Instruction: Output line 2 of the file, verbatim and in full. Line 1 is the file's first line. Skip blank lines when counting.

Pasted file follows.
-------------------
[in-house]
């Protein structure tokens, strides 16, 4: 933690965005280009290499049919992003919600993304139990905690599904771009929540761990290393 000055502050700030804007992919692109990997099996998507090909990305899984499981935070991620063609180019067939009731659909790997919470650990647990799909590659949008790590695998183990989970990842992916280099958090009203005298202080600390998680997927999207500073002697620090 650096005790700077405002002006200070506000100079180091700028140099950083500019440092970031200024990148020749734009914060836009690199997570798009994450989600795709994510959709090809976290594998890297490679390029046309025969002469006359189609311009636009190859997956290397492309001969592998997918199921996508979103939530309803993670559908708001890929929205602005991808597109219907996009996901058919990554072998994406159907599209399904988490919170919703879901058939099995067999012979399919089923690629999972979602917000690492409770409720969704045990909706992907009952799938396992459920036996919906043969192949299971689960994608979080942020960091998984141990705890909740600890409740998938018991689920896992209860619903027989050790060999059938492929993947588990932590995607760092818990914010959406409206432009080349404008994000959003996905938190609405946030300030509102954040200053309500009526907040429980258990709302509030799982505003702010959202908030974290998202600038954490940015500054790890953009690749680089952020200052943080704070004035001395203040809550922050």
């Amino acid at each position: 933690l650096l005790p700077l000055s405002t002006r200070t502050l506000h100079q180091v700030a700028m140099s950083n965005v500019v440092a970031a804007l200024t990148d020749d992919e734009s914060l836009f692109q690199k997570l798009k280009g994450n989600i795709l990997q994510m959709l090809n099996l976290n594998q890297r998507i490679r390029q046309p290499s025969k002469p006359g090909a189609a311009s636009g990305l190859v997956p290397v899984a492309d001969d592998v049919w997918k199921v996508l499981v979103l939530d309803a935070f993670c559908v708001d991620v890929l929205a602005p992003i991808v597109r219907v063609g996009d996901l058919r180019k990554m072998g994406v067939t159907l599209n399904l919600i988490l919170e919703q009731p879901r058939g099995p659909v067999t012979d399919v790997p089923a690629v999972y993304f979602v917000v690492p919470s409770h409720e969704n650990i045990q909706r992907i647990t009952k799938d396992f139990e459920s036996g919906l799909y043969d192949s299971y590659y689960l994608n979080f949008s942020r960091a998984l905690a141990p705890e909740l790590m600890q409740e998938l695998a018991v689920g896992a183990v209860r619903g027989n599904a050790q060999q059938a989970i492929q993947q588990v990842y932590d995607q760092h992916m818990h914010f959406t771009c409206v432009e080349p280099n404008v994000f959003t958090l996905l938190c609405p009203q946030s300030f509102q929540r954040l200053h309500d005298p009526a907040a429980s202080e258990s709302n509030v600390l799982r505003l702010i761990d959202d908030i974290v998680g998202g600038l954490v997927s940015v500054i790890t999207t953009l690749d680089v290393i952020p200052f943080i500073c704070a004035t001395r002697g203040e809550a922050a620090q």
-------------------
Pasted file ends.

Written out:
């Protein structure tokens, strides 16, 4: 933690965005280009290499049919992003919600993304139990905690599904771009929540761990290393 000055502050700030804007992919692109990997099996998507090909990305899984499981935070991620063609180019067939009731659909790997919470650990647990799909590659949008790590695998183990989970990842992916280099958090009203005298202080600390998680997927999207500073002697620090 650096005790700077405002002006200070506000100079180091700028140099950083500019440092970031200024990148020749734009914060836009690199997570798009994450989600795709994510959709090809976290594998890297490679390029046309025969002469006359189609311009636009190859997956290397492309001969592998997918199921996508979103939530309803993670559908708001890929929205602005991808597109219907996009996901058919990554072998994406159907599209399904988490919170919703879901058939099995067999012979399919089923690629999972979602917000690492409770409720969704045990909706992907009952799938396992459920036996919906043969192949299971689960994608979080942020960091998984141990705890909740600890409740998938018991689920896992209860619903027989050790060999059938492929993947588990932590995607760092818990914010959406409206432009080349404008994000959003996905938190609405946030300030509102954040200053309500009526907040429980258990709302509030799982505003702010959202908030974290998202600038954490940015500054790890953009690749680089952020200052943080704070004035001395203040809550922050």